Back down the stairs, the boatman was yelling up at us to hurry up, as he was in a hurry. Next to all the other boats, it appeared that we’d gotten the slowest boat with the worst seats. Other boats had been passing us all the way there, and they’d all featured comfortable bus seats instead of the padded benches we had.

Other boats continued to pass us, one with foreigners hanging their legs off the sides into the water. The warmth of the weather and the gentle rocking of the boat made it easy to doze off on the way back; waking up on a boat going down the Mekong is an interesting experience.

The return trip was much faster as we were traveling with the current, and a sudden wind blew in as we pulled up to the docks at Luang Prabang. I’d read that arriving there by boat is the best option, and I could see why; the beautiful buildings along the high bank make for an impressive sight.

We walked down the now-bright, mostly empty streets and had a delicious lunch of chicken sandwiches and salad before going next door for a traditional Lao massage. Unlike most massages, this one didn’t hurt and felt very nice.

At another temple, I took pictures while Chenble chatted with a monk who wanted to learn Chinese. Up past a group of monks fixing a wall were a bell tower and a drum tower overlooking the river below.

As the afternoon was beginning to wear on, we made our way up the hill at the center of town, paying a fee to ascend to the very top, from which the whole valley was visible. As sunset approached, huge crowds of tourists appeared to take pictures. I sat next to a European woman who lived in Houston; I wondered aloud just what people like so much about sunsets, taking pictures of the crowd every so often. The crowd was not impressed with this. We met the girls from the waterfall trip yesterday, and a group of French tourists got yelled at for hogging the view. The crowd began to disperse immediately after the sun disappeared behind the hills that surround the town, but we stayed on, accompanied only by a few other people. Well-known photographer Michael Kenna showed up, amazingly, setting up his tripod facing the structure at the top of the hill. “The light is going to get really good in a few minutes,” he told me. He was right; as soon as they turned on the lights of the complex, it was downright magical.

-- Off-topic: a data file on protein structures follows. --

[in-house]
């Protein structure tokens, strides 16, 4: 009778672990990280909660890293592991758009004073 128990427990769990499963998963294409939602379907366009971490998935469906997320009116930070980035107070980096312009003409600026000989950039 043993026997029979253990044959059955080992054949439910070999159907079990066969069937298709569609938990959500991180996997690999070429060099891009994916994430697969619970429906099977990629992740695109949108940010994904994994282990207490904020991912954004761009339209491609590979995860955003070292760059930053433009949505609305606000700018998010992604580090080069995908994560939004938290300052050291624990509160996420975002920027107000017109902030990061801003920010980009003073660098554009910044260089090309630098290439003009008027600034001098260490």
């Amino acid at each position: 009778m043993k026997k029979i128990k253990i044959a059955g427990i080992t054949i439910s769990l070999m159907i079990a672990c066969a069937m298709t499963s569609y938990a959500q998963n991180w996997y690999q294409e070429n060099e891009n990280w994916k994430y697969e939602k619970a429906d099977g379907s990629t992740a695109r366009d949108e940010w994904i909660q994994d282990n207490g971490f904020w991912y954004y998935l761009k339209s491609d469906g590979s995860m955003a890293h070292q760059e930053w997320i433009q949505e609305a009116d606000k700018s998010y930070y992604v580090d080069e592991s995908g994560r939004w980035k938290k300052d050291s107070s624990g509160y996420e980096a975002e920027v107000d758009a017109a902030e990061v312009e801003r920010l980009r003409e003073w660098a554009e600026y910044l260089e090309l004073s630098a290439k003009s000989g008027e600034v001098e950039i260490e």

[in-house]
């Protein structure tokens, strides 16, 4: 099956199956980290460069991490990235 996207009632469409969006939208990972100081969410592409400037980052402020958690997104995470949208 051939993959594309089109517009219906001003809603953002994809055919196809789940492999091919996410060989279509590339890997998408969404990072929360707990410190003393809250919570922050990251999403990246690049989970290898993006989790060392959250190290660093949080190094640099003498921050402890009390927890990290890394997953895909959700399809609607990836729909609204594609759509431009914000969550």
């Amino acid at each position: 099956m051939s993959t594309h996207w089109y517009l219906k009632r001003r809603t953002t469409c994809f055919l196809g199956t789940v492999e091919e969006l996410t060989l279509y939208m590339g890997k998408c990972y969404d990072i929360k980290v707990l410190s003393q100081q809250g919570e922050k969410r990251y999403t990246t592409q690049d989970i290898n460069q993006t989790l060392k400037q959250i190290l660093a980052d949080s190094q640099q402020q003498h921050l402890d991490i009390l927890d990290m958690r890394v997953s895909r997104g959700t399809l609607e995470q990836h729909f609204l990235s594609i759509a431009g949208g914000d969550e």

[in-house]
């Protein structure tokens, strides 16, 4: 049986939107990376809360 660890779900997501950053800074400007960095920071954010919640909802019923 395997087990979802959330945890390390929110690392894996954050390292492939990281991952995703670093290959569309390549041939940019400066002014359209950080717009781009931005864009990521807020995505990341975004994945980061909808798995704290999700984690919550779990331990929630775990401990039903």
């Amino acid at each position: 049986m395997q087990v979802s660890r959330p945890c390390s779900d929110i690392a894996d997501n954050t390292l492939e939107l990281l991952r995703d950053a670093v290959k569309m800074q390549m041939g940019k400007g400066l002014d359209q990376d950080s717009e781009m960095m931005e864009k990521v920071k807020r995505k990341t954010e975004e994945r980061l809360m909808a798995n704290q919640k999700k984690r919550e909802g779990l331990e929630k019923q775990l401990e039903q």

The downside of staying for this phenomenon was walking down the mountain on a path completely devoid of light. We managed with the aid of my iPhone as a flashlight.

A pizza dinner attracted a black cat to jump up on my lap in search of scraps. Cats are a common sight in Laos, I’ve found; perhaps the Lao people have an affection for them, as opposed to Chinese people, who think cats are bad luck. After dinner, we picked up a few things at the night market before returning to the hotel. We’re leaving Luang Prabang tomorrow, flying back to Vientiane, but hopefully we’ll see a few more things before go. I quite like this place, though it is entirely overrun with tourists. As with many of the places we’ve been on this trip, I could spend weeks here just wandering around and taking pictures.

posted by Poagao at 11:59 pm